Grammar FP’s went into bat requiring 180 off 56 overs. If ever there was a day and location to enjoy batting for 56 overs, then this was it.
Sadly this section of the report won’t take long.
Second over Rama prodded tentatively at a ball and the catch was smartly taken with minimum of fuss at slip, FP’s 3 – 1.
Rob Fryer was given a life by Kennedy who could not quite hold on to a sharp chance at short mid wicket. But next over Kennedy did well to dive to his right and just get under the ball to dismiss Fryer for 5, FP’s score 7 – 2.
The rural setting turned out to be very appropriate for the next four batsmen as there were more barn doors on display than at the Highland Show Barn Door stand. Firstly Karthik was bowled by Duffy for 2 runs, then Sri for 2, then Williams for 0, then Magesh for 3, leaving the FP’s flock stunned and ready for the slaughter on 18 for 6 wickets, and Duffy with 5 – 12.
Milne was then bowled by French, and then Johnston was out LBW to Bremnesan for 2, Grammar FP’s all out for a pathetic 18.
There were few positives for FP’s to take from a result like this, D’Costa looks like a real find, and it was good to see umpires not afraid to make LBW decisions even if it may have resulted in them having to take a long walk home.
A few of the sad statistics from the game are that Kennedy scored more in one over than FP’s managed in the match, Methlick extras totalled more than FP’s scored in the match, and FP’s humiliation was complete on the drive home when the temperature on the dashboard read more than the FP’s total.
But on a happier note…
“Winning In The Rain”
The match played between FP’s and Methlick on 11th June was a match the participants won’t forget in a hurry as for the main part the game was played in miserable wet conditions in a weekend which had only 2 other matches were played in Aberdeen.
The two captains Rob Fryer and Stewart Kennedy deserve great praise for persuading their teams to start the game, never mind completing the match as the rain got heavier and the players got wetter.
FP’s bowlers started well as the new artificial wicket at Rubislaw soaked up the rain. But then Kennedy found his timing and began to up the scoring rate, with some good shots off his legs as the FP’s bowlers struggled to control the sodding sodden ball.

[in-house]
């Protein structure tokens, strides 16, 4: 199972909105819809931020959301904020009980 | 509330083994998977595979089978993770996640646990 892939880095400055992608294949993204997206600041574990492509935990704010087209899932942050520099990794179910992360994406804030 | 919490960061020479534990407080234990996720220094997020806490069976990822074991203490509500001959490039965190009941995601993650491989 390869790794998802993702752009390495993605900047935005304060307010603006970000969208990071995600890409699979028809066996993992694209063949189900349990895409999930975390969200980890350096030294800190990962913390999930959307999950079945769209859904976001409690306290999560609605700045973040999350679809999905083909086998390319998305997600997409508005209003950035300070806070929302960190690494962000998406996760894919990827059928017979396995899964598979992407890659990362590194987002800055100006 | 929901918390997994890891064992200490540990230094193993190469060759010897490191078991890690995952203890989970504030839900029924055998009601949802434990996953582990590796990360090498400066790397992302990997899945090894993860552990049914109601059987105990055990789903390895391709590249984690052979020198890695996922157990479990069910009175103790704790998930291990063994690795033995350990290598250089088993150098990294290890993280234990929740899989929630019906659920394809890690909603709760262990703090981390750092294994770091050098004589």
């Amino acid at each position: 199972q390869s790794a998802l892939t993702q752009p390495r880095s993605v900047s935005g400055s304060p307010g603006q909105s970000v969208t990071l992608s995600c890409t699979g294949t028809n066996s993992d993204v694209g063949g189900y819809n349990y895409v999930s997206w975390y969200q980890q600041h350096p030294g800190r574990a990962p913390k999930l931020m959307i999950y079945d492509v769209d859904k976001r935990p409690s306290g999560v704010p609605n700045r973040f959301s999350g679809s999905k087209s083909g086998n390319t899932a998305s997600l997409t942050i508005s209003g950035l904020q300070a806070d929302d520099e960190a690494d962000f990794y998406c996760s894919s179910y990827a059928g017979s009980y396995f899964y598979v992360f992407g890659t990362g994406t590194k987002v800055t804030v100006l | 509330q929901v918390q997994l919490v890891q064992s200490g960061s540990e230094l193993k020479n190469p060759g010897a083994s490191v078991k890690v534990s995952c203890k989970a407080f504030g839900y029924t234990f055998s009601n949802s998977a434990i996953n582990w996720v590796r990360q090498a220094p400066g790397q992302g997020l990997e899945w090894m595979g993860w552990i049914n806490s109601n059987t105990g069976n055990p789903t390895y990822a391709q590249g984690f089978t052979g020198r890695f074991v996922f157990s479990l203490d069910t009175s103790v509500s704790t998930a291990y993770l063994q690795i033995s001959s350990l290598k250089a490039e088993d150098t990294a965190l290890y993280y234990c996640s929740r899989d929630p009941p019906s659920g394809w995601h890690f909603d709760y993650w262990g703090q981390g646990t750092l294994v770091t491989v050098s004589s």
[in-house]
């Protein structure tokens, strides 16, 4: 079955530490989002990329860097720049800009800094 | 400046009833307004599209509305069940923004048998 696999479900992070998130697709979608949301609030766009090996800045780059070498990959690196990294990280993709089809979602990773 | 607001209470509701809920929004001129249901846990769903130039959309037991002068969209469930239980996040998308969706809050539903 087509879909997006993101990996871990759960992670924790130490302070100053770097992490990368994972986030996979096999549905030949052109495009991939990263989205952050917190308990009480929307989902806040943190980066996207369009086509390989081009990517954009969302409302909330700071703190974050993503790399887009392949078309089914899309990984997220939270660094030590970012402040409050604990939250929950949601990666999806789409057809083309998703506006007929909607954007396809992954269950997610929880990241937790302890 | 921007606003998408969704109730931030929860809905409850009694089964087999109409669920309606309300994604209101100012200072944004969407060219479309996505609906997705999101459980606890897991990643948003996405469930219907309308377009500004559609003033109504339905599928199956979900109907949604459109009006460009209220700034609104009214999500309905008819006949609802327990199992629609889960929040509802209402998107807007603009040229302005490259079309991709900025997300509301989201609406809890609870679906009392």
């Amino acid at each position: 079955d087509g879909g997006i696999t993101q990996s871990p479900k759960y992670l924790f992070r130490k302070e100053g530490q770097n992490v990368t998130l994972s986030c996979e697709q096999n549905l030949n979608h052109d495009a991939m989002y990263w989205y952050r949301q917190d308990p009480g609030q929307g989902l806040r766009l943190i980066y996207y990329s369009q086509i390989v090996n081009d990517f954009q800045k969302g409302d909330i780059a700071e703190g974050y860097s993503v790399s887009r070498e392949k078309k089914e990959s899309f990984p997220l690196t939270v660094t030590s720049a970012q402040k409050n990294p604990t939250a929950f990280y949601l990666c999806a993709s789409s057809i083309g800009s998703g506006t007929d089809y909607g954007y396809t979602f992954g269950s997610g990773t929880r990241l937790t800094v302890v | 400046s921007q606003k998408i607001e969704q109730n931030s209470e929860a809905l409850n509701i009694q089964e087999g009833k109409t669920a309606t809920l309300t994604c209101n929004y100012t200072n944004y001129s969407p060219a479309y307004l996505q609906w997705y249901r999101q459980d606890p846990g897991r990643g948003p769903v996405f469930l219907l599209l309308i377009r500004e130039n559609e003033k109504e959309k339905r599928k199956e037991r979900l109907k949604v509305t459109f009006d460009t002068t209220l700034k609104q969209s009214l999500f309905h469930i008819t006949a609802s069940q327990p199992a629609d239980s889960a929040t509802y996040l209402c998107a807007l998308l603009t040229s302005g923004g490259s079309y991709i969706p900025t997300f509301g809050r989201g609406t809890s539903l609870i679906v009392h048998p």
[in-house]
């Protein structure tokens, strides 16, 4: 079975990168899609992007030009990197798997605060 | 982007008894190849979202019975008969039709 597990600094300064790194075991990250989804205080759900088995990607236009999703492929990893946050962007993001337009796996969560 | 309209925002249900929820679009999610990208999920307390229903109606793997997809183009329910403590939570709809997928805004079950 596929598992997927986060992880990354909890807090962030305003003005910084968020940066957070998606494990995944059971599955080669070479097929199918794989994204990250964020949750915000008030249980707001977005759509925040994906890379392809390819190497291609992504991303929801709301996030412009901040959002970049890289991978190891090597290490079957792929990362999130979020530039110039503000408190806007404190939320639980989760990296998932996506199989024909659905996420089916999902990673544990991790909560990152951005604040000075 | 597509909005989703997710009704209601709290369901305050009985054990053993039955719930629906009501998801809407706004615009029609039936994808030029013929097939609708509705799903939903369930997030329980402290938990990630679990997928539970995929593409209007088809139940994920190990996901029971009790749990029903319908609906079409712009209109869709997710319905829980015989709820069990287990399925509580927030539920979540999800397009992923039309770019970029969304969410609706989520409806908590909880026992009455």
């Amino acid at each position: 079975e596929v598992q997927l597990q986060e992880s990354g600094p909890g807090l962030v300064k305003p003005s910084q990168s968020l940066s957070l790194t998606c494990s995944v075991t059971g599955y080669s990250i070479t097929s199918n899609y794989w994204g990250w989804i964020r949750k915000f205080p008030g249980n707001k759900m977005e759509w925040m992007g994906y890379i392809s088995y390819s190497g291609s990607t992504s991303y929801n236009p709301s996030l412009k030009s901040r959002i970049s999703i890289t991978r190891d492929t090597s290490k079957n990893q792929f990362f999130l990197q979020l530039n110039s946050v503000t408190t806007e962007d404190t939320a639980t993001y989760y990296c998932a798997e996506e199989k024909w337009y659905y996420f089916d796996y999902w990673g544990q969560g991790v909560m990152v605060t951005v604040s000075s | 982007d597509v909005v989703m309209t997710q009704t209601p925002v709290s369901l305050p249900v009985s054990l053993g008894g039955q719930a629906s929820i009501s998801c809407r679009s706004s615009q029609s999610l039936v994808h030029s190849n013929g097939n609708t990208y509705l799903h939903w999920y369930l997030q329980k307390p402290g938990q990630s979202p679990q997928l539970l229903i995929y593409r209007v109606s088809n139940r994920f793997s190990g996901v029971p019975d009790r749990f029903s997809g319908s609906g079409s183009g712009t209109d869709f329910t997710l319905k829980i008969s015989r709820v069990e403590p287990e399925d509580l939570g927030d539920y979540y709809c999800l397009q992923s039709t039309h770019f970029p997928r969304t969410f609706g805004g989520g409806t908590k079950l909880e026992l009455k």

But then skipper Fryer cleverly brought on Doug Russell to bowl and with his first ball, Russell had Kennedy LBW to his ‘slower’ ball for 58, Methlick 87- 1 off 13 overs.
Russell bowled well slowing the scoring rate during his spell of 8 – 1 – 18 – 2, as did Andy Milne who bowled 5 – 1 – 17 – 1, his wicket courtesy of a sharp piece of work when Pehlaj who stumped Young.
Grammar opened the batting with Fryer and Rama and the score had Rama was out for 4, FP’s score 11 – 1. Blyth soon followed also out for 4, FP’s 16 – 2.
Left hander Pehlaj started carefully, but was soon hitting shots all round the wicket, including the not seen often enough, the graceful cover drive. Both Fryer and Pehlaj tend to score along the ground, so must have been frustrated by the longish wet outfield.
Fryer was out for 33 (4 x 4), score 92 – 3 off 24 overs. New batsman Karthik batted sensibly and the 4th wicket added 73 runs off 12 overs and with victory in sight Karthik was out for 29 ( 1 x 4), FP’s score 165 – 5.
Russell then helped Pehlaj see FP’s home with 6 overs to spare, Pehlaj ending a brilliant 96 not out (8 x 4)
Both teams deserve great credit for playing to the finish in miserable conditions , especially the young Methlick who played to the end without complaint.
Keeping the ball dry was impossible, and the bowlers had to bowl with a roundish bar of soap, not helping accurate bowling, and underfoot conditions deteriorated in dismal weather.
Man of the Match – Pehlaj, batted brilliantly to get to within four of his hundred, and kept wicket well in tricky conditions.
Champagne Moment – Probably getting out of the rain.